• Michael Dahdal

I Am, Because We Are.

Updated: Jan 10, 2020

An anthropologist had been studying the habits and customs of a tribe in Africa, and when he finished his work, he had to wait for transport to take him to the airport.

He had spent a lot of time with and was always surrounded by the children of the tribe; so to help pass the time before he left; he proposed a game for the children to play.

He had bought some sweets in the city; he put everything in a basket with a beautiful ribbon attached.

He placed it under a tree, and then he called the kids together.

He drew a line on the ground and explained that they should wait behind the line for his signal and that when he said “Go!” they should rush over to the basket, and the first to arrive there would win all the sweets!

When he said “Go!” they all unexpectedly held each other’s hands and ran off towards the tree as a group.

When they got there, they shared the sweets with each other and all happily ate it.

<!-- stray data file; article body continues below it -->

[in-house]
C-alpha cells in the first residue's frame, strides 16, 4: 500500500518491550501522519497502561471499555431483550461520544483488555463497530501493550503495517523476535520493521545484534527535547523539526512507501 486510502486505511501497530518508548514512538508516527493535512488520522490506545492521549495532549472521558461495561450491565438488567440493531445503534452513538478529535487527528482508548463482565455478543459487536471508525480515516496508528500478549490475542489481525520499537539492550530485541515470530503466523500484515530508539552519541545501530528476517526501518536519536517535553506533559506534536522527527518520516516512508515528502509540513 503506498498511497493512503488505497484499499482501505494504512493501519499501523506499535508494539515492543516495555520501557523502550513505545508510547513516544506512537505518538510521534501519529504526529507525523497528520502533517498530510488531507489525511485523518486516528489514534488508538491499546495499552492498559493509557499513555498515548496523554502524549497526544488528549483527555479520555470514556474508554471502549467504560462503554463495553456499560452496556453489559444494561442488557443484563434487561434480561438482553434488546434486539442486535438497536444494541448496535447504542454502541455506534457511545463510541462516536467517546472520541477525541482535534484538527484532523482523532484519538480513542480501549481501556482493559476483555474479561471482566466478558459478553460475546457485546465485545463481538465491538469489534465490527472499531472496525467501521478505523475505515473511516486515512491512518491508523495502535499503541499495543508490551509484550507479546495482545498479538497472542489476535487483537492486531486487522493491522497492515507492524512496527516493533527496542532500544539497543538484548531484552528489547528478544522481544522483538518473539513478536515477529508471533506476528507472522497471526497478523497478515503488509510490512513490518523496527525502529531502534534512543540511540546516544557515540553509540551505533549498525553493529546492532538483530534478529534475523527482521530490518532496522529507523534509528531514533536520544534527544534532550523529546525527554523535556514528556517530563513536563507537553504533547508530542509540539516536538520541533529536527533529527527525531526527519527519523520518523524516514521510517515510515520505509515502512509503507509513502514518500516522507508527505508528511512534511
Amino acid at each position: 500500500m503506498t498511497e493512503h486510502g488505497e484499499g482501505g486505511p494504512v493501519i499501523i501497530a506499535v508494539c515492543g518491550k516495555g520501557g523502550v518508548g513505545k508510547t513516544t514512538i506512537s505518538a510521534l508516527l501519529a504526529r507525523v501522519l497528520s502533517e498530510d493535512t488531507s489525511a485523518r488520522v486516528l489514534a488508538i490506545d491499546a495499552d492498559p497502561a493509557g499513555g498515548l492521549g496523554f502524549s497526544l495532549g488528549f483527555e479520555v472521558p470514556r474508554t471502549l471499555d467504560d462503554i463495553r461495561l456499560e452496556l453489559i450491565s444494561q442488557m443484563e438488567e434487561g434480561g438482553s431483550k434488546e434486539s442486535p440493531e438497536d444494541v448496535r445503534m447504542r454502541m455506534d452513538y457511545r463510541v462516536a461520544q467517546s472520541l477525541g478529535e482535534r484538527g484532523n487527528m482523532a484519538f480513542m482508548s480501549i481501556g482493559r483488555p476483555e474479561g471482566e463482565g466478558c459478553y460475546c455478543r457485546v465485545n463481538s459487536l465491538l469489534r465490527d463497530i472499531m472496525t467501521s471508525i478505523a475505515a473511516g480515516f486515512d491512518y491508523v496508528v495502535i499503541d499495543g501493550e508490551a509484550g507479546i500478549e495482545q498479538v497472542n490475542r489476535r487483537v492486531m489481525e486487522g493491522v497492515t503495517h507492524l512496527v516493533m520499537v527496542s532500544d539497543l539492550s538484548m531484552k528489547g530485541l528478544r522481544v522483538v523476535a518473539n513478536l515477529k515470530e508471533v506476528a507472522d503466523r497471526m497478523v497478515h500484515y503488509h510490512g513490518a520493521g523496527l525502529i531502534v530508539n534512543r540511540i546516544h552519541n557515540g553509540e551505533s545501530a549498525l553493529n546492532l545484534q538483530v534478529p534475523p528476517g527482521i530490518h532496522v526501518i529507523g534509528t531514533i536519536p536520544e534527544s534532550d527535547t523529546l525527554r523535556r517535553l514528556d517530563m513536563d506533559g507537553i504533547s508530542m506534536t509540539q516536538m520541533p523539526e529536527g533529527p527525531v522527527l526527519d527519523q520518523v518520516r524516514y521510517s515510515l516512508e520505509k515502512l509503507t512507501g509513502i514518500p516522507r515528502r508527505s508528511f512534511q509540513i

The anthropologist was very surprised!

He asked them why they had all gone together, especially if the first one to arrive at the tree could have won everything in the basket – all of the sweets for themselves!

A young girl simply replied:

“How can one of us be happy if all the others are sad?”

For months and months he had been studying the tribe, yet only then did he begin to understand their true essence.

They even had a term for it, it was known simply as UBUNTU, meaning: I am, because we are!

This story has been circulating for some time, so I don’t claim any credit for it and I don’t intend to infringe on anyone’s copyright – I just felt that given this time of year, it was appropriate to share.

“Africans have a thing called Ubuntu. It is about the essence of being human; it is part of the gift that Africa will give the world. It embraces hospitality, caring about others, being willing to go the extra mile for the sake of another. We believe that a person is a person through other persons, that my humanity is caught up, bound up, inextricably, with yours. When I dehumanise you, I inexorably dehumanise myself. The solitary human being is a contradiction in terms. Therefore you seek to work for the common good because your humanity comes into its own in community, in belonging.” — Archbishop Desmond Tutu


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